What's the best way to handle the revelation of an affair when one guilty spouse has come clean or been exposed, but the husband or wife of the other unfaithful party is still in the dark? My wife and a man from our church were involved with one another for over four years until I discovered their relationship three months ago. My wife has since cut off the relationship and we've moved to another church. We're working through the painful aftermath, but most people are unaware of what's been going on. That includes the other man's wife. Is there any good reason to bring all this to light and share the situation with her? My understanding is that this is not her husband's first affair, and it's possible that exposing this latest round of unfaithfulness could spell doom for their marriage. I'm also wondering how this added dynamic might affect our own attempts to reconcile. What do you suggest?
Our initial reaction is that it's not your responsibility to inform this woman of her husband's infidelity. That's his job. Ideally, the guilty spouse should be the one to confess his sin and ask forgiveness of his mate. He needs to be in the driver's seat. If he's not willing to assume that role, there isn't much you can do about it.
Your task at present is to get your own relationship back on a healthy footing, and that's going to require all the time, energy, and determination you can drum up. This means that it's in your best interests to cut off all ties with the "other man" and his wife. To keep up any kind of communication with them is to increase the chance of repeating the affair.
There can be exceptions to this rule, of course. A great deal depends upon the circumstances. If, for example, you live in a relatively small community, and if tongues have been wagging around town, it would be tragic to let the victim be the last one to know. Relationships and motives make a big difference, too. If these people are old friends of yours, and if your goal is to protect the wife, help save her marriage, or enable her to establish healthy boundaries for the future, it might be a good idea to speak up if you think you can offer some practical assistance. Since this isn't the husband's first affair, the possibility also exists that he has exposed his wife – and yours – to some kind of sexually transmitted disease. In that case, everyone concerned needs to be informed of the facts as soon as possible so that they can arrange to be tested by a physician.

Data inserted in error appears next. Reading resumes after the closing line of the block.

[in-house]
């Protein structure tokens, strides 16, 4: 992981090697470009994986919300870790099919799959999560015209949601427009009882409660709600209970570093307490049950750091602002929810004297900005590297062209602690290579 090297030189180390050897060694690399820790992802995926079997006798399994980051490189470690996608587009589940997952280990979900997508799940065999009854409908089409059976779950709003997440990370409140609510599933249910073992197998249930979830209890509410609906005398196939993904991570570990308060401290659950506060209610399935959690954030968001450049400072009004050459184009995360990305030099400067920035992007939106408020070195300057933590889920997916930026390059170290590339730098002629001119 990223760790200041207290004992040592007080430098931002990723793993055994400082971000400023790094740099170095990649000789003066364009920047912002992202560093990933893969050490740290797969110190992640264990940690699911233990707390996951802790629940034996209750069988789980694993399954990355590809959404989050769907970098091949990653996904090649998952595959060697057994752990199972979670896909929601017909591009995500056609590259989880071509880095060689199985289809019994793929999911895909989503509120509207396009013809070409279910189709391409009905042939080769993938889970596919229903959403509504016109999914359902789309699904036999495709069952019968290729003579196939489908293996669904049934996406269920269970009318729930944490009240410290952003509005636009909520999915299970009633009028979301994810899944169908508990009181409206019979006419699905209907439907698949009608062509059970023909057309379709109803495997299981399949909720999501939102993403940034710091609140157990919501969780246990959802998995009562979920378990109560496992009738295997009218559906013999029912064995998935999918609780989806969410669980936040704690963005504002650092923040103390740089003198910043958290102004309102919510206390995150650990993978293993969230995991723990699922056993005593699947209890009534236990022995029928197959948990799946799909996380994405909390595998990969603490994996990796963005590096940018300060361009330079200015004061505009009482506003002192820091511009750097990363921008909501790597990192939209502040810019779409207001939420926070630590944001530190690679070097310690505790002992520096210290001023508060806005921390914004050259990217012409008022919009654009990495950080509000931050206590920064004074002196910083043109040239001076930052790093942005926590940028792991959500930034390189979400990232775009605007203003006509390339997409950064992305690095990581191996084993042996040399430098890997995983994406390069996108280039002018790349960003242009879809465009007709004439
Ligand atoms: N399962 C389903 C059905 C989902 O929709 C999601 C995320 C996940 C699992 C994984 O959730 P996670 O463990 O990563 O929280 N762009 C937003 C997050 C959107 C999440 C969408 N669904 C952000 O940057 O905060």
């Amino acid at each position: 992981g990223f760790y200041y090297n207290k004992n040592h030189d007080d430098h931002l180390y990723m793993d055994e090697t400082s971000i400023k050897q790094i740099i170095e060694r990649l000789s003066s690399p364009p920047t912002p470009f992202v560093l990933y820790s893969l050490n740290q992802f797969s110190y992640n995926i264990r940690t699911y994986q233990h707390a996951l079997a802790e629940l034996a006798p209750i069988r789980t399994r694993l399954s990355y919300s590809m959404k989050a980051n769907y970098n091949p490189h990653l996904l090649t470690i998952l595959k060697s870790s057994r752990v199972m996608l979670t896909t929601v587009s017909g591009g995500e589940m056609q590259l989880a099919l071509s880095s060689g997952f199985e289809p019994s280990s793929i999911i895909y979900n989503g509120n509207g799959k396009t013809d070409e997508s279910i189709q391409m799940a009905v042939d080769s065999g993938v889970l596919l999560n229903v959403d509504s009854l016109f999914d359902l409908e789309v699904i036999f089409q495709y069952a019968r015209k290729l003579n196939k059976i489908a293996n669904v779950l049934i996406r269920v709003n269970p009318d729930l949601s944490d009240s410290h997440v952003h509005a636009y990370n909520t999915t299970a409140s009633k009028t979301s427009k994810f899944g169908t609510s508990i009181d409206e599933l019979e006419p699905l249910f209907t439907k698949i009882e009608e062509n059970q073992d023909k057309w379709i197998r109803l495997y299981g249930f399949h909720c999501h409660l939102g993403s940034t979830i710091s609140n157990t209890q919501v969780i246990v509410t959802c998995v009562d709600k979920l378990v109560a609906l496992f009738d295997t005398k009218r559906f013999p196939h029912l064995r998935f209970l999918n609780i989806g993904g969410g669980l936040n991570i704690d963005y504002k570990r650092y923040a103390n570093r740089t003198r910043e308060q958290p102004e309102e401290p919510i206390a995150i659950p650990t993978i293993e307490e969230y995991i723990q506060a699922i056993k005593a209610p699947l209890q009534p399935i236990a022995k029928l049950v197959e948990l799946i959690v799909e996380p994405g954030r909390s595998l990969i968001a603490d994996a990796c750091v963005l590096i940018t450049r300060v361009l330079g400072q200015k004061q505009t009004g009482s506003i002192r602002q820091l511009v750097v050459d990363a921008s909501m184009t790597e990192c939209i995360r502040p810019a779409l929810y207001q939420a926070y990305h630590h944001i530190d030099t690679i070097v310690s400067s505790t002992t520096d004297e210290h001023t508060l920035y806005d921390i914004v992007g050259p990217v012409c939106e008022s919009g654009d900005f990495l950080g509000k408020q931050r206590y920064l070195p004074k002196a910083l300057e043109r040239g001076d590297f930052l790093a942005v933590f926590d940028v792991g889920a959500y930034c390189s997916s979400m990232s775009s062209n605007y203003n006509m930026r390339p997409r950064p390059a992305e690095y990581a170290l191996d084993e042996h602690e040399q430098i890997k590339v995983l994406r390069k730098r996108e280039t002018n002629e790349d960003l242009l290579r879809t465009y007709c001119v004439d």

In short, we're willing to concede that, under certain conditions, you may have a good reason for enlightening the spouse who is still "in the dark." But on the whole, we'd suggest that if there's anyone else in the picture who can possibly assume this responsibility on your behalf – perhaps a pastor, a counselor, or a good female friend of the betrayed spouse – you'd do well to leave it in their hands. As we've already hinted, it's highly likely that if you stay involved to the point of telling this woman about the affair, you could end up compromising your own boundaries and placing your own marriage at risk.
Focus on the Family has a staff of trained family therapists available to speak with you over the phone. Call us for a free consultation. Our Counseling department can refer you to reputable and qualified marriage and family counselors working in your area. They'd also be more than happy to discuss your concerns with you over the phone.
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Affairs and Adultery